Finally!

It’s finally Opening Day. Once again we can bask in the glow of baseball games whose scores matter. For one day, we’ll ignore the controversies–pitch clocks, runners on base in extra innings, minor league pay and the possible impending demise of the independent leagues, and team-based pricing for parking.

Plenty of time for the issues later: the season is a marathon, not a sprint*. For now, it’s sufficient to pour the lemonade (or beer, if your tastes run in that direction), grab a hot dog/barbecued rib/artery-hardening ballpark food of choice, and luxuriate.

* Sorry. Had to say it.

All thirty teams were supposed to play today. That’s never happened before. The idea was dreamed up to honor Martin Luther King Jr. Fifty years ago, as a result of his assassination, all of the teams–there were twenty that season–played their first game of the year on the same day. That had never happened before, and it hadn’t happened since.

It’s not happening today either. As I write this, around 9am Pacific, two games have been postponed due to bad weather. The Pirates/Tigers game in Detroit and the Nationals/Reds game in Cincinnati will be played tomorrow, assuming the weather improves sufficiently.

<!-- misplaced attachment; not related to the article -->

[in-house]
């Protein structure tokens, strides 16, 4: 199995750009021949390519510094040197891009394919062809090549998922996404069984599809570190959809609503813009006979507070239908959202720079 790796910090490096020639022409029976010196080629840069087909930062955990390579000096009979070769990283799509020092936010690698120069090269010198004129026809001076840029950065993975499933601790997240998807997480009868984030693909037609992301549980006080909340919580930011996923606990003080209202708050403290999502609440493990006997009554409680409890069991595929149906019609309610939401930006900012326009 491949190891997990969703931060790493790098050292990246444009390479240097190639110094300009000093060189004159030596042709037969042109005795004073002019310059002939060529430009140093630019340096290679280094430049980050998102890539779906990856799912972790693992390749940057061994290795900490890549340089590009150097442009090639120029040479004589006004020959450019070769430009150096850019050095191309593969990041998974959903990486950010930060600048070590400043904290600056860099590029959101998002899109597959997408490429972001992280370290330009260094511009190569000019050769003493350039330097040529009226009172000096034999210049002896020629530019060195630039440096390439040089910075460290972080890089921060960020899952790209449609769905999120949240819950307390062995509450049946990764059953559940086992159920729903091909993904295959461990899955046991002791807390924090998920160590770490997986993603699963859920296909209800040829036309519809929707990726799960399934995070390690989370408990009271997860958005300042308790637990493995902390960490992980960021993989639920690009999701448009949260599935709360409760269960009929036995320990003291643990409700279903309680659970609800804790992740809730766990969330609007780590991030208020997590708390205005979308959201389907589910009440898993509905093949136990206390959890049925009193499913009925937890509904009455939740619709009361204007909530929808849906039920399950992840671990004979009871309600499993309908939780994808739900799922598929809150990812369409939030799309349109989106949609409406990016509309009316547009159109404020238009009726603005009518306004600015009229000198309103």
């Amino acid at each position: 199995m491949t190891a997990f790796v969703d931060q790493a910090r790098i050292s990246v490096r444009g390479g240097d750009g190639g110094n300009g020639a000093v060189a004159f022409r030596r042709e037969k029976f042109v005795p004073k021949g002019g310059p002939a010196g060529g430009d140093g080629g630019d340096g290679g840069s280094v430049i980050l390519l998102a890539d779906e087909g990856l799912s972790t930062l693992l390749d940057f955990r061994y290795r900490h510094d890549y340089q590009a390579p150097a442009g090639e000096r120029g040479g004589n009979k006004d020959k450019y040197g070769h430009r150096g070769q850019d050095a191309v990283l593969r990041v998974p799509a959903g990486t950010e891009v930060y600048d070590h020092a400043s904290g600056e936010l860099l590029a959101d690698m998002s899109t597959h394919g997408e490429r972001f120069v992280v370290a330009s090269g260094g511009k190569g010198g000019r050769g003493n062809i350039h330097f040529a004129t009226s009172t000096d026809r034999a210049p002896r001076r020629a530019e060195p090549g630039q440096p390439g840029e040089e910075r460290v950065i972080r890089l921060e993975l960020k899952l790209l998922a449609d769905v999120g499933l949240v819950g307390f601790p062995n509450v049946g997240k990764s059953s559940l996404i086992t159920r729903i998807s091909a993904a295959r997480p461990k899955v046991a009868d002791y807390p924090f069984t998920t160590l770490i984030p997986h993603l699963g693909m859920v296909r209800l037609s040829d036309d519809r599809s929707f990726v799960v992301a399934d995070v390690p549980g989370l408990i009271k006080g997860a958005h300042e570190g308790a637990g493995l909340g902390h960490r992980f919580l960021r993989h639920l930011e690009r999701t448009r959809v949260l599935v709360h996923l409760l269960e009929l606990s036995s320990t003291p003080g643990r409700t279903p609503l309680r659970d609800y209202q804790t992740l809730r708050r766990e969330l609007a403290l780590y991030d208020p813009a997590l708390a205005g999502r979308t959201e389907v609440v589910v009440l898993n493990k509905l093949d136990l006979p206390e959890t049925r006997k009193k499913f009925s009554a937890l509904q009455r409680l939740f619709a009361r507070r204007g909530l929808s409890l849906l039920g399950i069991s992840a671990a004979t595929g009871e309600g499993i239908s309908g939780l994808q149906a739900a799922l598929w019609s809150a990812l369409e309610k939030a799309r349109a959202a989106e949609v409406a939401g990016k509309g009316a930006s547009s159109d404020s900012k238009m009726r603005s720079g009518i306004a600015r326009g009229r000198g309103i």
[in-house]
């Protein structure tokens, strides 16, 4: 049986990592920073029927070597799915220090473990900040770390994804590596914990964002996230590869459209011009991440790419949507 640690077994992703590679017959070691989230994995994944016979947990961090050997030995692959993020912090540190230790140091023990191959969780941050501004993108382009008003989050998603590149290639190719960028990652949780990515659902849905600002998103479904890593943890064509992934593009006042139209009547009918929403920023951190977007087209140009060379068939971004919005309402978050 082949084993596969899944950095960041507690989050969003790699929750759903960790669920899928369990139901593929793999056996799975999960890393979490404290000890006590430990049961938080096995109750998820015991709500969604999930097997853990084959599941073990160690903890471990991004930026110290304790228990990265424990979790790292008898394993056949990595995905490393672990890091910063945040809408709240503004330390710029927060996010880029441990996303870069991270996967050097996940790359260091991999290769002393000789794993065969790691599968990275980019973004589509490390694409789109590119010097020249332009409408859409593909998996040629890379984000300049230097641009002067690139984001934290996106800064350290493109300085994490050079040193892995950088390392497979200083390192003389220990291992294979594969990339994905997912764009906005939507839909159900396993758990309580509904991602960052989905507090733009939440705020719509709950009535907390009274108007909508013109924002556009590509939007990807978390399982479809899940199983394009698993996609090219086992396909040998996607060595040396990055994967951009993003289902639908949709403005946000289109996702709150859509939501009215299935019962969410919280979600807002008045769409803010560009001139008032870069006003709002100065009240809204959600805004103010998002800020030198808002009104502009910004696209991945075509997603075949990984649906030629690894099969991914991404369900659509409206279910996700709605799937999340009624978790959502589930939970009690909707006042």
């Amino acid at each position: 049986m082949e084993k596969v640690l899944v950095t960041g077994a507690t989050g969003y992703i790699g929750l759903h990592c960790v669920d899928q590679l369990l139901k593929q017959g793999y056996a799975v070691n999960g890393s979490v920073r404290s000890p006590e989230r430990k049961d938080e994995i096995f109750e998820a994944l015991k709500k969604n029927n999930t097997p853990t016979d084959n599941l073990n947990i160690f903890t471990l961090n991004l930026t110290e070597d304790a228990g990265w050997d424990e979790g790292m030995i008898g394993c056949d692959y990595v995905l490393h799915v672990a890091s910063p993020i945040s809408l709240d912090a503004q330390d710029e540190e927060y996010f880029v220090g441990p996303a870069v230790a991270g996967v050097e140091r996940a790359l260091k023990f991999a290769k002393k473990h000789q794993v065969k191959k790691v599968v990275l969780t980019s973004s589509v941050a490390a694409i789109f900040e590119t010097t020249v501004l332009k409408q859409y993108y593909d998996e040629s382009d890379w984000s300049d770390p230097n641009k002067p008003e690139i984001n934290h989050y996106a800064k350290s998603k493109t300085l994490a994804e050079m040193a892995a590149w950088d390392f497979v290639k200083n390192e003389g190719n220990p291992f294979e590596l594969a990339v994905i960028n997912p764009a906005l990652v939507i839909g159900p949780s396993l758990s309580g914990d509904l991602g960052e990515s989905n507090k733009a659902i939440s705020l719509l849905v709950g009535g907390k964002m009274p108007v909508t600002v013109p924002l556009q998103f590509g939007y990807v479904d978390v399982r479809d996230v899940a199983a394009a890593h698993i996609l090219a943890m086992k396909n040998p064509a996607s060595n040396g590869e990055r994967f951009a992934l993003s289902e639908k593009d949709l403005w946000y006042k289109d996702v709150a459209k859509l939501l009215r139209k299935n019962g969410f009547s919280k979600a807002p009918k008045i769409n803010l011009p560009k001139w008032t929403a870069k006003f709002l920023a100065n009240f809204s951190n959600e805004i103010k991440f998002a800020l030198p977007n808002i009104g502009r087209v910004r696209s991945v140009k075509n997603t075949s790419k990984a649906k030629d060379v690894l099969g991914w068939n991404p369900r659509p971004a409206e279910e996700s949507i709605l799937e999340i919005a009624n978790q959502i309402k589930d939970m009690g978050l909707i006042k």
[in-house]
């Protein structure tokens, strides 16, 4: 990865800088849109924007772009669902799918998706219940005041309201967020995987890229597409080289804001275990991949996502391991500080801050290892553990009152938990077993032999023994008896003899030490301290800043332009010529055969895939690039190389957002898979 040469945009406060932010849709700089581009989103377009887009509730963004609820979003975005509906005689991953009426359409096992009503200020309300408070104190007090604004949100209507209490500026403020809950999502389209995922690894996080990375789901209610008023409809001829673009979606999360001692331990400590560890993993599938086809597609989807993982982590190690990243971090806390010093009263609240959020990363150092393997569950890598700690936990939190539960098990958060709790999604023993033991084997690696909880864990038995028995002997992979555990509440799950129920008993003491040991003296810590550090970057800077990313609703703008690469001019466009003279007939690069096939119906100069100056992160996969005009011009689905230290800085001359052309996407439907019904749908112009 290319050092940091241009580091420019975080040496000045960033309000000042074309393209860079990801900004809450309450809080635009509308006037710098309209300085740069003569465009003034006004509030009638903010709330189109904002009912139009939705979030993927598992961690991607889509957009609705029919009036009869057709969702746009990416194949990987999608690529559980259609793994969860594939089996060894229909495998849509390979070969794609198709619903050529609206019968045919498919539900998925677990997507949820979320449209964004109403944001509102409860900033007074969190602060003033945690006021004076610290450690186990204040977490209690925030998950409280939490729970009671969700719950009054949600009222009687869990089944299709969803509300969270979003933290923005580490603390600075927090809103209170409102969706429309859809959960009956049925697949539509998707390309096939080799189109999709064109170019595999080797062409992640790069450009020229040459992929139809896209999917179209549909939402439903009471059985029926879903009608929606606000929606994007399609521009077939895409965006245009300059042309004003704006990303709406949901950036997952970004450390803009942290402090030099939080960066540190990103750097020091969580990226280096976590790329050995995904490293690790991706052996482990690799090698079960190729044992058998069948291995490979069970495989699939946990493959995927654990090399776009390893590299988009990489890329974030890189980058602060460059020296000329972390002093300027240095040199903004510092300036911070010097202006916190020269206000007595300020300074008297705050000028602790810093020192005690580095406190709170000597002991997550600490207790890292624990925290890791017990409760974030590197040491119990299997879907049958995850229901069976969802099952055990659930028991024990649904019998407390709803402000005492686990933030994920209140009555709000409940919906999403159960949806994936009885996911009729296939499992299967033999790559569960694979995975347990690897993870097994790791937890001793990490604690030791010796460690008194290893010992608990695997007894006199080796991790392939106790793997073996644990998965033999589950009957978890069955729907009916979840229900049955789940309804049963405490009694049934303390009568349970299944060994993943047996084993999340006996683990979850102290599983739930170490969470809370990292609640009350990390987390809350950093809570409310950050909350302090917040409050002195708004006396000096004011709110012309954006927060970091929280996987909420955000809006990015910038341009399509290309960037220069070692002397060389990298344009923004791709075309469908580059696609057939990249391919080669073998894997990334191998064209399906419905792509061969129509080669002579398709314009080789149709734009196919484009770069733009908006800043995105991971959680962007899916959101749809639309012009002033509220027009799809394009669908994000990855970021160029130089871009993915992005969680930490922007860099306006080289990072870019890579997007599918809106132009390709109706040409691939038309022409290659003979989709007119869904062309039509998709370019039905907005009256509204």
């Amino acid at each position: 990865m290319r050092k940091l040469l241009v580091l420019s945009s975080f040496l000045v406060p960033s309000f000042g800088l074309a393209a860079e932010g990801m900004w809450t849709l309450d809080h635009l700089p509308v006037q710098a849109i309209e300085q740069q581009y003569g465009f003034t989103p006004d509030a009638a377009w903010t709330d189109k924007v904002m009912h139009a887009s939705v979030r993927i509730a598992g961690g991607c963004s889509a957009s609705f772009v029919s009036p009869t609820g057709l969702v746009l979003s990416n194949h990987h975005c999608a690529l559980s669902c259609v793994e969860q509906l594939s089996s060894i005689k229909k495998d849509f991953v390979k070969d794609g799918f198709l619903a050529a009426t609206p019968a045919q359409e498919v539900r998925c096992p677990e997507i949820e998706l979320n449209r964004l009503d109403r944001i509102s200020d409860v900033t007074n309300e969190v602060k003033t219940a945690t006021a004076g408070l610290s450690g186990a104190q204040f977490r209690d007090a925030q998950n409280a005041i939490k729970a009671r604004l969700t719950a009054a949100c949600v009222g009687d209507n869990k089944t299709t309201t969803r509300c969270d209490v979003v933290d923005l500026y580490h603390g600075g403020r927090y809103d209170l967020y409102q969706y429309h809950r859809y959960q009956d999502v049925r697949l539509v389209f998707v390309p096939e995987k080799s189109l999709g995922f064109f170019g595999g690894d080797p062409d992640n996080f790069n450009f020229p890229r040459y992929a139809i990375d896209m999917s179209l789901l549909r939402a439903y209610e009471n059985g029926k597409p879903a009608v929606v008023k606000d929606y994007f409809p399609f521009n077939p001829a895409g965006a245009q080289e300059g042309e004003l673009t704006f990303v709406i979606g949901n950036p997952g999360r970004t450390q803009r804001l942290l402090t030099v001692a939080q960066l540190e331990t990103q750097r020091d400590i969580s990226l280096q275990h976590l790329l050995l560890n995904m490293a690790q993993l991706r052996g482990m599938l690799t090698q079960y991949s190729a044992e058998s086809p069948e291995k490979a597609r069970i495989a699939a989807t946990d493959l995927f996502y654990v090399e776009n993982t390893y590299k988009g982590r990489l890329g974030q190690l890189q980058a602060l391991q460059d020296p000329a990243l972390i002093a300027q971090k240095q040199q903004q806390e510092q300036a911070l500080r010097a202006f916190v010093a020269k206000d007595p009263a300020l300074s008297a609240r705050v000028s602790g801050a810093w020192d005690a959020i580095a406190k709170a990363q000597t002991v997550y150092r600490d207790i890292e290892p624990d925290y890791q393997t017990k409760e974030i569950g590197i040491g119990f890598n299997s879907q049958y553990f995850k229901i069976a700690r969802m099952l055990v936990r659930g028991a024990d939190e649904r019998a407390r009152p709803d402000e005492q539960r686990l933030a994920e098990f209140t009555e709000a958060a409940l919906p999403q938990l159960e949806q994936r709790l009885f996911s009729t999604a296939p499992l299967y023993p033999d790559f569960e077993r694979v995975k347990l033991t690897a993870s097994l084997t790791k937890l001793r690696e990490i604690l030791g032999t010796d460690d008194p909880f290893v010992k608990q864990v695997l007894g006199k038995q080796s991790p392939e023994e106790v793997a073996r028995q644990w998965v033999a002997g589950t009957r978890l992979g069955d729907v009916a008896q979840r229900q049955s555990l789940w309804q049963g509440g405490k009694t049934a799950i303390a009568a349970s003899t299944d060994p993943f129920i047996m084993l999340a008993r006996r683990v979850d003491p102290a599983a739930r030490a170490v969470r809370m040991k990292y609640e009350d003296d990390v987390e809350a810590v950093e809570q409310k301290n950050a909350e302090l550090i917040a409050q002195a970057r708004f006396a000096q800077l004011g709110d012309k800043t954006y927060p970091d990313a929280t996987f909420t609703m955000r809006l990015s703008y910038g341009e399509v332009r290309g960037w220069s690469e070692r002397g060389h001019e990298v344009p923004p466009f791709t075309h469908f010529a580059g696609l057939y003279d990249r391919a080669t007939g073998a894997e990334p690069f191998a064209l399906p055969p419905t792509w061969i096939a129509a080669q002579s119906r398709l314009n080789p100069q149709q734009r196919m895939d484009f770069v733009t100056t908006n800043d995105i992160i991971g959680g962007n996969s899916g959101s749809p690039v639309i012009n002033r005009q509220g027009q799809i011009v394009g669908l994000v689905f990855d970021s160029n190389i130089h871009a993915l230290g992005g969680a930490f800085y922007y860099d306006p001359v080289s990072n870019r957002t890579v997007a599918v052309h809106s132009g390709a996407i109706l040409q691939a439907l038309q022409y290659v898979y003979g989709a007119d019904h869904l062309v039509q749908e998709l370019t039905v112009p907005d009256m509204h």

Traditionally, of course, Cincinnati has always hosted the official first game of the season–a tradition that’s fallen by the wayside in recent years, what with teams playing overseas and scheduled-for-TV games the night before Opening Day–so it’s a bit ironic that the Reds’ game is one of the ones getting pushed.

But, MLK tribute or no, there’s still plenty of baseball today. I’ve got a busy schedule just with the teams I follow. I’ll skip the actual first game of the season (Cubs/Marlins at 9:40); my season will start with the Mets game at 10:10, jump between Baltimore and Tampa Bay for the Orioles (12:05) and Red Sox (1:00), swing down to LA for the Giants (4:08), and finally wrap up with the Mariners at 7:10.

Even without extra innings, that’s a good twelve hours of the One True Game. Sounds about right.

I’ll cut back to something a little more sensible tomorrow–if only because the Mariners have the day off–but I’ll wallow today.

Join me, won’t you? Ignore the parachutes, the trained eagles, and the off-key renditions of “The Star-Spangled Banner” and “America the Beautiful”. Wait for those two words we’ve been waiting for since November.